Captains are a coach's sub-leaders. I placed the onus on the captains to enforce the attendance standard. Two of the players most often absent from training were captains.  I focused early efforts on turning around these frustrated geniuses and eventually just gave up on them.  I failed. I should have removed them as captains upon their first unexcused miss from training.  Because I failed, the team failed. The blame for that is on no one but me.  Period.

There are other sub-leaders on a successful soccer team.  Each line must have one of these.  The GK, must be a sub-leader. The back line, midfield and forwards must all have sub-leaders to help coordinate and execute the game plan.  These leaders did not emerge to anywhere near the extent we needed them to and I am to blame for this. It was a trickle down effect stemming from my failure to hold two captains accountable to the attendance standard.  The chain of command was faulty and this was my fault.

And I can trace each failure within the team back to standards. The source of the team's poor performance was not the standards that were set, but the standards that were accepted. Standards are empty when not enforced. Ours were and I am to blame for that.

A renewed energy is beginning to boil within me.  The program I was put in charge of deserves better than last seasons poor performance. I have set my aim on bringing a winning performance to next falls team.  I'm not necessarily speaking of a winning season, but a winning performance. I need to get this thumb healed up so I can return to work and begin the process that will bring this about.Lots of work to be done and it's time to get started.



Isaiah 9:6King James Version (KJV)

For unto us a child is born, unto us a son is given: and the government shall be upon his shoulder: and his name shall be called Wonderful, Counsellor, The mighty God, The everlasting Father, The Prince of Peace.

Christmas is so much more than just a season. For millions of people people round the globe Christmas is second only to Easter in its importance to the tenets we strive to live our lives by. It is important to keep and nurture Christmas in our hearts every day of our lives that its light will shine through us onto and into others. 
When to much emphasis and focus is placed on Christmas Day or the week leading up to Christmas it  can become a stressful time indeed. People try to be something they are not for most of the year. Everyone is a little nicer, a bit more tolerant and exert extra effort to be nice and get along with family, friend and foe alike.  Invariably, the stress gets to people and tensions can bubble over into open conflict. Thee can exist a feeling of gratefulness that Christmas only comes once a year.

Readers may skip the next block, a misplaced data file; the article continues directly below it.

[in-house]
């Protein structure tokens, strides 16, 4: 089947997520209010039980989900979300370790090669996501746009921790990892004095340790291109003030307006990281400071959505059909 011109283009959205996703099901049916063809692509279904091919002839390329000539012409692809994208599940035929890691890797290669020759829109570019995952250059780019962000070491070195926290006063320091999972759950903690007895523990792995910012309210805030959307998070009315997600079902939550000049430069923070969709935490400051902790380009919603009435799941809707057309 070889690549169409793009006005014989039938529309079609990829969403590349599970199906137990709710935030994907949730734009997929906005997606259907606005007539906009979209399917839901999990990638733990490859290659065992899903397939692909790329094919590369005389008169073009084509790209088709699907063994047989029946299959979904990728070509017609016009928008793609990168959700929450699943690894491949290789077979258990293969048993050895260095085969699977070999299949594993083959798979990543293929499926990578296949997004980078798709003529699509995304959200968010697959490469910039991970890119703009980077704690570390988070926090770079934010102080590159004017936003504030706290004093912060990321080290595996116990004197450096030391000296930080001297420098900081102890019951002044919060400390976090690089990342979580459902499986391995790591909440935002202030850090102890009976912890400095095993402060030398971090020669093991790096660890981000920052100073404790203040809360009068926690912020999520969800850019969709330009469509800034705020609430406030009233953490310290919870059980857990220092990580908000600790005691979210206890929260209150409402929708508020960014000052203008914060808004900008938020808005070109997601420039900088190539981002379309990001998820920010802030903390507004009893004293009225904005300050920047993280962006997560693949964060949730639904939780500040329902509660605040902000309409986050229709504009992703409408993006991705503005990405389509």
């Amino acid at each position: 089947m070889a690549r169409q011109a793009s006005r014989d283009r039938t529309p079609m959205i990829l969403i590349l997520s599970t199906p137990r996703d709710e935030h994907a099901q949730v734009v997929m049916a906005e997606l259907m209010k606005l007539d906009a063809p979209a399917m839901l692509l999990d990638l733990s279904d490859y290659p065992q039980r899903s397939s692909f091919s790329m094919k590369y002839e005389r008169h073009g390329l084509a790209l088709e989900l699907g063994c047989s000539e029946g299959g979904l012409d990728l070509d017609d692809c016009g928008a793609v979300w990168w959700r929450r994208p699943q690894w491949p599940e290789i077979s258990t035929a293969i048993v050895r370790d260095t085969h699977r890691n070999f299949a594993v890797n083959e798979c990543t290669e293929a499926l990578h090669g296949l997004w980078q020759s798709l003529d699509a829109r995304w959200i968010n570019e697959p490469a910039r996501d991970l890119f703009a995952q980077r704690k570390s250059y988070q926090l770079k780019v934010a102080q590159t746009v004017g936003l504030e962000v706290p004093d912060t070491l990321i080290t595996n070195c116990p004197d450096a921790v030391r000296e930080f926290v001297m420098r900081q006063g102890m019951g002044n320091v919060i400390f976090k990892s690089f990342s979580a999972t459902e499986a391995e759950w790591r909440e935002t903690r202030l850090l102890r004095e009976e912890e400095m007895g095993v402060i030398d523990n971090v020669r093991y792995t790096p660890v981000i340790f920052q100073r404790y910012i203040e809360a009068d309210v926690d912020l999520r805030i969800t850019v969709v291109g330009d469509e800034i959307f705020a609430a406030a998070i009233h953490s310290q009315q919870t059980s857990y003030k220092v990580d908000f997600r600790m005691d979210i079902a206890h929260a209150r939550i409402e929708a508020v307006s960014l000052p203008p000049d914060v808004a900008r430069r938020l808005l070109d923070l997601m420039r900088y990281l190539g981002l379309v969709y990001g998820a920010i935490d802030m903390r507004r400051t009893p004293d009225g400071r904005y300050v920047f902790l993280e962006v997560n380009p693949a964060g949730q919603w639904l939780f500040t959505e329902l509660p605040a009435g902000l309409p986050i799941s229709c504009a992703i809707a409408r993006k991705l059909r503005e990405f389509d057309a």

But that's the point I make - Christmas does not come but once a year. Christmas is a state of mind, a way of life. Every day is Christmas day just as every morning is Easter morning.  God is constant and so too should we be constant in our remembrance of His gift of a Son to us. 
I've considered this long and hard. In fact, it is an on-going process with me. There are people in this world whom I simply do not like. Can I still love them? That is really the challenge God puts to us and the lesson Jesus teaches.
Jesus was born in a manger, a stable.  Why, would the King of Kings be brought into this world in such lowly surroundings?  Why should he not have been born in a palace?  The answer is self-evident when we consider accessibility.  Not everyone would have been permitted access to Jesus had he been born in a palace or perhaps even in his family's house. Would the unclean shepherds been welcomed in a palace?  I think not. But would anyone be turned away from a manger, a stable?
And this is how Jesus lived his life. Lepers, prostitutes, tax collectors, thieves and more were all welcomed into Jesus' presence. The Son of God associated with anyone and everyone. All of mankind are welcome in God's presence. All that is asked in return is that you believe in God.
As our family Christmas winds down I am reminded of this. I find my mother-in-law to be one of the most difficult people in my life. My father-in-law a close second for different reasons. I do not like them and I have struggled with this over the years. I believe I would be fine if I never saw or spoke with either of these people ever again. They bring stress to my life. I struggle to be myself around them because of the standards they would hold me to. Yet I see them break their own standards time and again. They are not accepting of difference.  While they hold themselves up to be good Christian people, I find them to be hypocritical in practicing the Word. Yes, I am as judgmental as I accuse them of being.